US disinvites China from military exercise over militarization of South China Sea islands

The US Coast Guard Legend-class maritime security cutter USCGC Bertholf (WMSL 750) pulls into Joint Base Pearl Harbor-Hickam, Hawii, U.S. to support the Rim of the Pacific (RIMPAC) 2012 exercise.

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The US Coast Guard Legend-class maritime security cutter USCGC Bertholf (WMSL 750) pulls into Joint Base Pearl Harbor-Hickam, Hawii, U.S. to support the Rim of the Pacific (RIMPAC) 2012 exercise.
source
Reuters

  • The Pentagon has disinvited China from an international military exercise over its militarization of islands in the South China Sea.
  • “China’s continued militarization of disputed features in the South China Sea only serve to raise tensions and destabilize the region,” a spokesman said.
  • Over the past several years, China has built up military fortifications on islands in the South China Sea, raising tensions in relation to territorial disputes in the region.
  • The biennial Rim of the Pacific exercise, known as RIMPAC, is set to occur in June and involves more than two-dozen nations.

The Pentagon has disinvited China from an international military exercise over its militarization of islands in the South China Sea.

The biennial Rim of the Pacific exercise, known as RIMPAC, is set to occur in June and involves more than two-dozen nations. Participation in RIMPAC is a sign of legitimacy in the eyes of the international community.

China has been included in the past, but the US military retracted its invitation this year in an apparent effort to send a message about its activities in the South China Sea.

“China’s continued militarization of disputed features in the South China Sea only serve to raise tensions and destabilize the region. As an initial response to China’s continued militarization of the South China Sea we have disinvited the PLA Navy from the 2018 Rim of the Pacific (RIMPAC) Exercise,” a Department of Defense spokesman, Lt. Col. Christopher Logan, said in a statement.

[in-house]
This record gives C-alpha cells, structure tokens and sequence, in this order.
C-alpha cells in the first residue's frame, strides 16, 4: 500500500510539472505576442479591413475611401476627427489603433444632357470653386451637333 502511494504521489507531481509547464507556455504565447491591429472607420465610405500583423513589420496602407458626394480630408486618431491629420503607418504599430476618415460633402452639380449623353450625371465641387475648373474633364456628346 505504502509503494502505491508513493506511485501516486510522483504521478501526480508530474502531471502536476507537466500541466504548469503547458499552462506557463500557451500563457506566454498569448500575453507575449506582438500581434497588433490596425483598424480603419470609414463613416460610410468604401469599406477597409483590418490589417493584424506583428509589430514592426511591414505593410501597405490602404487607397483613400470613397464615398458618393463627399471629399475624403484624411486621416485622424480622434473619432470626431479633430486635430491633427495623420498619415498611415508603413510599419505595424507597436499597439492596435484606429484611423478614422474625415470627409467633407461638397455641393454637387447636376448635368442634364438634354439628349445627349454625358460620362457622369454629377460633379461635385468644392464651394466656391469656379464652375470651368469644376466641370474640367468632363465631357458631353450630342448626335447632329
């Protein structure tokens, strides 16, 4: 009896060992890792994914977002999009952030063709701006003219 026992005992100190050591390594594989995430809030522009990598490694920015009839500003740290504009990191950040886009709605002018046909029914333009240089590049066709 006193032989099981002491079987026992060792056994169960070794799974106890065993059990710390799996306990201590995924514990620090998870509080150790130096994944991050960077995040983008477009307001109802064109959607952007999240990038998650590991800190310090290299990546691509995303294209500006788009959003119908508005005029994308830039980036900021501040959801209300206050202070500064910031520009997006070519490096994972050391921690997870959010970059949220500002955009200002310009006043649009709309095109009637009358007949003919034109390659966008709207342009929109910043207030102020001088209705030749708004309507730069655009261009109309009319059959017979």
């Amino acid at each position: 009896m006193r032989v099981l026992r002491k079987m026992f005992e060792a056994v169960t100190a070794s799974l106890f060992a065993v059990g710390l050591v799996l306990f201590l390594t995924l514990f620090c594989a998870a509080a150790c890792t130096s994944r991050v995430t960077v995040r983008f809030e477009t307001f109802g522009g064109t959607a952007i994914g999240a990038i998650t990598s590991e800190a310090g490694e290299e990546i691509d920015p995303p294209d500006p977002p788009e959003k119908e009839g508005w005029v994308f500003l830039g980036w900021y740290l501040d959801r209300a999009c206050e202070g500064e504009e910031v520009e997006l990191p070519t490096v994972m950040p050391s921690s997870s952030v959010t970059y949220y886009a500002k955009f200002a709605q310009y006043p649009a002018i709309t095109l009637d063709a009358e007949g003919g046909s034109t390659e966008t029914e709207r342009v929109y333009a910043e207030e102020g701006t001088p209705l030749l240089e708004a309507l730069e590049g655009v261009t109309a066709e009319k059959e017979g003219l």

“China’s behavior is inconsistent with the principles and purposes of the RIMPAC exercise,” Logan added.

Over the past several years, China has built up military fortifications on islands in the South China Sea, raising tensions in relation to territorial disputes in the region.

“We have strong evidence that China has deployed anti-ship missiles, surface-to-air missile (SAM) systems, and electronic jammers to contested features in the Spratly Islands region of the South China Sea,” Logan said.

At a joint press conference between Secretary of State Mike Pompeo and Chinese Foreign Minister Wang Yi on Wednesday, the two were asked to

“We’ve expressed consistent concerns about the militarization of the South China Sea…I will leave it to our militaries to talk about their efforts together,” Pompeo said, placing the primary responsibility for the issue on the Pentagon.

Meanwhile, Wang said the Pentagons move was not constructive, taken too “lightly,” and unhelpful to “mutual understanding between China and the US.”

“We hope the US will change such a negative mindset. Both the China and US are big countries and well positioned to have greater cooperation at sea,” Wang added. The Chinese foreign minister said exercises like RIMPAC can help create “mutual trust” and assist major powers in moving toward “world peace,” while defending China’s activities in the South China Sea as “defensive” in nature.

Wang noted the US has plenty of military assets in the Pacific, such as in Guam and Hawaii, and claimed China’s deployment was on a “much smaller scale” than what’s displayed by the US military.

Despite President Donald Trump’s attempt to build relations with Chinese President Xi Jinping, China and the US have butted heads on a number of issues in recent weeks.

Earlier this week, Trump claimed Beijing may have influenced North Korean leader Kim Jong Un’s recent about-face on an impending summit between the US and North Korea. Kim recently visited Xi in the Chinese capital.

On Wednesday, Wang said he “hoped” the summit between Kim and Trump would go ahead as scheduled, stating “now is the time” for such talks. Correspondingly, Pompeo said the Trump administration is continuing to prepare for the summit.

The Pentagon didn’t respond to a request for comment on whether the Korea talks played any part in China’s rescinded invitation.